Uexküll considers the relationship of spider and fly: the spider does not and cannot "know" the fly in a comprehensive objective sense, and yet the dimensions of the spider's web are attuned in a delicate fashion to the proportions of the fly's body. The trap that the spider sets is sensitive to the fly's perceptual apparatus, moreover, even to the point of crafting its strands in such a manner that they become invisible to the fly's eye. As Agamben comments in a chapter of his work The Open, "The two perceptual worlds of the fly and the spider are absolutely uncommunicating, and yet so perfectly in tune that we might say that the original score of the fly, which we can also call its original image or archetype, acts on that of the spider in such a way that the web the spider weaves can be described as 'fly-like'" (Agamben 42). The circuitry of perception and effect marks turns out to be variegated and flexible enough to knit together the life processes of many beings, even above and beyond their individuated horizons of understanding. To say that the spider wills an innovation in web-making that consciously accommodates the archetype of the fly is to misunderstand its cognitive power; it is something like presuming that the tick wills an especially selective olfactory sense to attune itself to the mammals that pass beneath it. In both cases, there is an operative logic at work, and one that makes fascinatingly rapid adaptations, considering the constantly changing nature of biological forms, as well as the larger dynamic biosphere in which they live. This logic is one that emerges from within the formal life of interdependent organisms, and is meaningful because of that frame, but it gains its holistic sense from a larger and more encompassing principle. That principle, moreover, stands above and beyond human perception which is itself limited and constrained by means of its own Umwelt.


Umwelt: Zilla diodia (

von Uexküll:
I would be very astonished if a tailor made a suit that fit me without taking my measurements or first fitting me with it. I would assume that he had obtained my correct measurements from his own body, because all human bodies look alike on the whole. Because of this fact, ready-to-wear suits can fit one; they reproduce the normal proportions of the human body in various sizes. Every tailor's shop, therefore, is a gallery of hollow shapes of the human body.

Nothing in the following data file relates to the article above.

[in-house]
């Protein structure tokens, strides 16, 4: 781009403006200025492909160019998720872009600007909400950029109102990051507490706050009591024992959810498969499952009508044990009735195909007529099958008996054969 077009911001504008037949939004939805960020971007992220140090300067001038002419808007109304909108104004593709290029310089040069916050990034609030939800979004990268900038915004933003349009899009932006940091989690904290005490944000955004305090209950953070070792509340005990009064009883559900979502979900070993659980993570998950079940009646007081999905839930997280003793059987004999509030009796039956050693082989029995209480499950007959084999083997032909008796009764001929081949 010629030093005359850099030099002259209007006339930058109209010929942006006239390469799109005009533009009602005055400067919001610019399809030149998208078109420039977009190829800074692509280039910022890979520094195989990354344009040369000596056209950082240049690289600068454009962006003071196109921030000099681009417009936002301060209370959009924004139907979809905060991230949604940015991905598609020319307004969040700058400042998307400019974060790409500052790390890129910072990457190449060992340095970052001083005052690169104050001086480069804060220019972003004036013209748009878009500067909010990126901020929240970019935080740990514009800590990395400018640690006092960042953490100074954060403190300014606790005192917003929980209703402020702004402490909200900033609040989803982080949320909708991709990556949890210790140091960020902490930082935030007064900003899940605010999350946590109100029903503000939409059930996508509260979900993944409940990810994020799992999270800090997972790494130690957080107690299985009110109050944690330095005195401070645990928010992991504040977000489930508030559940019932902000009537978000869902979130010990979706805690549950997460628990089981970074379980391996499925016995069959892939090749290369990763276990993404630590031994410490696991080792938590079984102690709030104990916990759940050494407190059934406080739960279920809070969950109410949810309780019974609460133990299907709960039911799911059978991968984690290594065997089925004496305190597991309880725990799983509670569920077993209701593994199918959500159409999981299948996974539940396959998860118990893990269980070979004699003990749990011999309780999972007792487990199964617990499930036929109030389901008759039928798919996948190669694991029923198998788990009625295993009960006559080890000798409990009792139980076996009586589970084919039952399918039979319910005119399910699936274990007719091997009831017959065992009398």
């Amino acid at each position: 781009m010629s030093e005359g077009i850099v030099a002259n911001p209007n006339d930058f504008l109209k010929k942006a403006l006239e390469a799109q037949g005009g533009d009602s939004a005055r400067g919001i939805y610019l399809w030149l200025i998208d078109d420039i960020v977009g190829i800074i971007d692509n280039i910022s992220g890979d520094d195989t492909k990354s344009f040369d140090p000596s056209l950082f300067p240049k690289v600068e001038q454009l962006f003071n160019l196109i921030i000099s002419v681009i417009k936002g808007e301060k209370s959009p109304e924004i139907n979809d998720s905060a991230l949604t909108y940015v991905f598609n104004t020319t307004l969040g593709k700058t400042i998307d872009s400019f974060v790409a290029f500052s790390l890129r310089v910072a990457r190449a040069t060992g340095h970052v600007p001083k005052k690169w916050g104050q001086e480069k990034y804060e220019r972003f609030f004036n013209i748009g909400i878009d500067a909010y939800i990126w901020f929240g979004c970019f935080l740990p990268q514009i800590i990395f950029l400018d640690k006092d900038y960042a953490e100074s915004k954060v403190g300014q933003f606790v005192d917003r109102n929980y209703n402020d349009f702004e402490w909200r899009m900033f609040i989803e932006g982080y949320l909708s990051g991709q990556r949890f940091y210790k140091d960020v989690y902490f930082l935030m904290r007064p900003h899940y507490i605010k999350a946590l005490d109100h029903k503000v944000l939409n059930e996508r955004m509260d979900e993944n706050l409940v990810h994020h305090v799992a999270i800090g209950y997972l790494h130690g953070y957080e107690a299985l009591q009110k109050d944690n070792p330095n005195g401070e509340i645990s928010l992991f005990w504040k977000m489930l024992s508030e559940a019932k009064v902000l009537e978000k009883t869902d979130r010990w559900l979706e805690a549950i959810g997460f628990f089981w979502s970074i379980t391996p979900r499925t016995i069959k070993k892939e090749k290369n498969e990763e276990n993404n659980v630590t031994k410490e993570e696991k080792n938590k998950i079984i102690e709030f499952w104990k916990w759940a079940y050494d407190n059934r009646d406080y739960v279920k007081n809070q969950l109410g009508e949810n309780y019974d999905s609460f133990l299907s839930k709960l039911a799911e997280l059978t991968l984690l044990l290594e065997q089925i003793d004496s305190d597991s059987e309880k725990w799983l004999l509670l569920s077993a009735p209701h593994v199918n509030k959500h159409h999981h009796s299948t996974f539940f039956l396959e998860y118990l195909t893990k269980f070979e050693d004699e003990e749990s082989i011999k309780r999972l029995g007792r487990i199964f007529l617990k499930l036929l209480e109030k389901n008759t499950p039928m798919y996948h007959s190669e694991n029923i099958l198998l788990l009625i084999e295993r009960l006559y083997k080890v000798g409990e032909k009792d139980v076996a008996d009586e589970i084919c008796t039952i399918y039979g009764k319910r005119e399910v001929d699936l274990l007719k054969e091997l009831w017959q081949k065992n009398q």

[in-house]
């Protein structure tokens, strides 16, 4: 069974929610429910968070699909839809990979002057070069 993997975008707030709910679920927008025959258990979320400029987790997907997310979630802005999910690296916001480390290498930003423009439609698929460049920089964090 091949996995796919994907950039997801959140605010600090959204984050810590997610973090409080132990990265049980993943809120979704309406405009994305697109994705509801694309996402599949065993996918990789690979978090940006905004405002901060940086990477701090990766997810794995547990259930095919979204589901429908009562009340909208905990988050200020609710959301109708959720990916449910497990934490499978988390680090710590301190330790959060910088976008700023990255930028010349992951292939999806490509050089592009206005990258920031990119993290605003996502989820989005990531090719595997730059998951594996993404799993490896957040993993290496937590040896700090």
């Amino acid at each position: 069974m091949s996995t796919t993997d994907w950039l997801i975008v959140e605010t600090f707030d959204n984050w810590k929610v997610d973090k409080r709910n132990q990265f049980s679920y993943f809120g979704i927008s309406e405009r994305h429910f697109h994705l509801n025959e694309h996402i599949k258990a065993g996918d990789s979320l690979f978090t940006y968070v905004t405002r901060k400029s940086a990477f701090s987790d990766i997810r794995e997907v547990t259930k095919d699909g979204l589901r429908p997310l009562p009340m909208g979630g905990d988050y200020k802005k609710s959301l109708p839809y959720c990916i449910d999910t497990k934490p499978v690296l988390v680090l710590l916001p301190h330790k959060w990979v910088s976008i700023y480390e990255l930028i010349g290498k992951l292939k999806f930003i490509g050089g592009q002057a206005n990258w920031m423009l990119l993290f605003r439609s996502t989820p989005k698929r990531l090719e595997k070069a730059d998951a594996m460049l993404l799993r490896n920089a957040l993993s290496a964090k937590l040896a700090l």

In the case of the spider, however, these prerequisites do not occur — and yet, it is possible for the spider successfully to fit the web to the hollow shape of a fly. It uses this hollow shape not in the fly's interest, but to destroy it. In the spider's Umwelt the web represents a meaning-utilizer of the meaning-carrier 'prey'.

The meaning-utilizer is attuned exactly to the meaning-carrier, so that one can designate the spider's web as an image of the fly.

The spider as tailor reproduces the fly's image without the human tailor's tools. The spider cannot take measurements of its own body to build the web, because its shape differs completely from the fly's shape. Nevertheless, it spins the size of the mesh to accord with the size of the fly's body. It measures the strength of the web's threads to resist the force of the insect in flight. The radial threads of the web are spun tighter than its circular threads, which yield slightly, enclosing the fly and entangling it in their sticky droplets. The radial threads are not sticky; they serve the spider as the shortest route to the captured prey. The fly is then rendered powerless by a web the spider spins around it.

Spiders' webs are mostly to be found in 'runways' of flies.

A special miracle is that the threads of the web are so finely spun that the construction of the fly's eye is too crude to perceive them, and the fly plunges without warning to its own destruction. In an analogous manner and completely without warning, we drink water that contains invisible cholera germs. The web is truly a refined work of art that the spider has painted of the fly.

But stop! That is not what the spider does at all. It weaves its web before it is ever confronted with an actual fly. The web, therefore, cannot represent the physical image of a fly, but rather it is a representation of the archetype of a fly, which does not exist in the physical world.


An original program exists both for the fly and the spider. And I would maintain that the fly's original program (or 'archetype') influences the original program of the spider in such a way that the spider's web can be called 'fly-like' (fliegenhaff).

Behind a curtain of natural events, the various programs or archetypes are linked by a comprehensive meaning-plan.

In individual instances, it is enough to trace out the articulation between specific meaning-utilizers and specific meaning-carriers so as to gain an insight into the web of the Umwelts (Umweltgewebe).

Jakob von Uexküll, "The Theory of Meaning," 1982

Anatomical features: one of the smallest Araneidae to be seen in Sicily, its body length is only 3 mm in males and 4.5 mm in females. A peculiarity of this spider is the pattern on the opisthosoma (rear part of the body) consisting of a white spot at the top, bordered by a black outline, two dark lateral spots in the centre and a dark terminal leaf pattern.

Behaviour: A diurnal spider, it builds a very dense orbicular web with 50 spokes, at the centre of which it stops to wait for prey.